by Debra and Dave Vanderlaan
An old weathered barn graces this autumn pasture on a crisp fall morning in the Appalachian mountains......… Right smack on the borders of where the tri-states come together, North Carolina, Tennessee, and Georgia...
From the days when Thomas Jefferson envisioned the new republic as a nation dependent on citizen farmers for its stability and its freedom, the family farm has been a vital image in the American consciousness. As the main structures of farms, barns evoke a sense of tradition and security, of closeness to the land and community with the people who built them.
Even today the rural barn raising presents a forceful image of community spirit. Just as many farmers built their barns before they built their houses, so too many farm families look to their old barns as links with their past. Old barns, furthermore, are often community landmarks and make the past present. Such buildings embody ethnic traditions and local customs; they reflect changing farming practices and advances in building technology. In the imagination they represent a whole way of life.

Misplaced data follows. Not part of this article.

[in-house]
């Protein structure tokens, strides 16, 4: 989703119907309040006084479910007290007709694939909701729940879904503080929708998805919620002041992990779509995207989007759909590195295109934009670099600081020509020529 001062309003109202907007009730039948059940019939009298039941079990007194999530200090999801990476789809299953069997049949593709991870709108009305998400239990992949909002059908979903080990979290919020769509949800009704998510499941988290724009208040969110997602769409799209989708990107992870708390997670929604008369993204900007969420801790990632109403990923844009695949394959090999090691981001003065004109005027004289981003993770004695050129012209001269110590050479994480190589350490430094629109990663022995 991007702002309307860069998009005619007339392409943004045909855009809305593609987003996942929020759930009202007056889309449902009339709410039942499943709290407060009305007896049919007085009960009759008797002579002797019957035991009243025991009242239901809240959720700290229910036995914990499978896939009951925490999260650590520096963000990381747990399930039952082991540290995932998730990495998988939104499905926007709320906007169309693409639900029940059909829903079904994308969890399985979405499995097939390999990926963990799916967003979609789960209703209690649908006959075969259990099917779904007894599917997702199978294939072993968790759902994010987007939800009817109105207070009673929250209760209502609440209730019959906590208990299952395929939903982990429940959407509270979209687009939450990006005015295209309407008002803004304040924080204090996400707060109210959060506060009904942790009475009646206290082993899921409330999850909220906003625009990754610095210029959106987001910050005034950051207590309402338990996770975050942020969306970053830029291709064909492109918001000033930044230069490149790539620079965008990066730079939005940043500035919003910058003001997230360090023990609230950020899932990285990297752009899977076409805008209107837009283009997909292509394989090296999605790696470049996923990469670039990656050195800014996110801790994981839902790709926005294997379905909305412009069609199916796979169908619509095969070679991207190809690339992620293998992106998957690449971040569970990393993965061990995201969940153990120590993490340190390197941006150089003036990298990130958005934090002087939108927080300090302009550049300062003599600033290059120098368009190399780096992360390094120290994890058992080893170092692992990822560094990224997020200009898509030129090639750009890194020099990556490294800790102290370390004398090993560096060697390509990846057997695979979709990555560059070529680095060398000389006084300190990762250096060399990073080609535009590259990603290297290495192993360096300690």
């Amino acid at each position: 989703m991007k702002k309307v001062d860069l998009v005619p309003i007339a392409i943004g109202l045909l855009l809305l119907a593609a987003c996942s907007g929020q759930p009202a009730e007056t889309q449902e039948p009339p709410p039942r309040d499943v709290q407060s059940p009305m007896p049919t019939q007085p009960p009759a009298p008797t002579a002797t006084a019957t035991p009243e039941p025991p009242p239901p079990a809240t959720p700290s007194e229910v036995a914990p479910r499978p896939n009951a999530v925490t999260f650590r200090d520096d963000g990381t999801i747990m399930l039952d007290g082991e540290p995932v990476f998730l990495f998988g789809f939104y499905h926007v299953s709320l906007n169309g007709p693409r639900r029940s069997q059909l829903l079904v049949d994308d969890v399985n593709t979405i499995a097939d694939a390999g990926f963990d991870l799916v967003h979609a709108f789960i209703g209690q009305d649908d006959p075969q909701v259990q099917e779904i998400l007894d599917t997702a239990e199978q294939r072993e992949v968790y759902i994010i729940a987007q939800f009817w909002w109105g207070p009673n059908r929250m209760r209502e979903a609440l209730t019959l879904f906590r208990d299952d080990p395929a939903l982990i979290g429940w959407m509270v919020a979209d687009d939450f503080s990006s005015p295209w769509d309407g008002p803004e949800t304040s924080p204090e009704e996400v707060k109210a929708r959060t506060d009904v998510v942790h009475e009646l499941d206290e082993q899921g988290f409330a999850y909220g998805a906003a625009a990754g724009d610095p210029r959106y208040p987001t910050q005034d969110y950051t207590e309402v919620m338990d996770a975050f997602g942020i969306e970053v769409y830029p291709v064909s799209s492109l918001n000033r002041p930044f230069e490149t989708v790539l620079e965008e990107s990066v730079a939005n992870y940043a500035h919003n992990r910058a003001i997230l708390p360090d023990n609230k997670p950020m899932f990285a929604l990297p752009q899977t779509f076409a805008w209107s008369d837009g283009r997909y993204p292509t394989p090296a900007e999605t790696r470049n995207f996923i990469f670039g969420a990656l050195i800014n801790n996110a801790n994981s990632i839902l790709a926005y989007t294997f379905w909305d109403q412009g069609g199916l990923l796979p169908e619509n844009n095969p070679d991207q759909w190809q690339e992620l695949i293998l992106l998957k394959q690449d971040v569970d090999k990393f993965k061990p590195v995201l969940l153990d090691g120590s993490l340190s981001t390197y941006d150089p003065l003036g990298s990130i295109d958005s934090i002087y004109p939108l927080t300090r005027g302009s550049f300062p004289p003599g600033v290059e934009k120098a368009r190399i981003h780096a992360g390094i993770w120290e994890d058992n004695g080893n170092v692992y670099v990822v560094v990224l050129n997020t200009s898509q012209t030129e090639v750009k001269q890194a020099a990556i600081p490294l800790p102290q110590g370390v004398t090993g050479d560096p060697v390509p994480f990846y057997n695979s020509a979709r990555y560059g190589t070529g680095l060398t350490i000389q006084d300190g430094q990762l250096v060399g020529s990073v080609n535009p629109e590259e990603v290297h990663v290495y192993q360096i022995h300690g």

Unfortunately, historic barns are threatened by many factors. On farmland near cities, barns are often seen only in decay, as land is removed from active agricultural use. In some regions, barns are dismantled for lumber, their beams sold for reuse in living rooms. Barn raisings have given way to barn razings. Further threats to historic barns and other farm structures are posed by changes in farm technology, involving much larger machines and production facilities, and changes in the overall farm economy, including increasing farm size and declining rural populations.
August 15th, 2011
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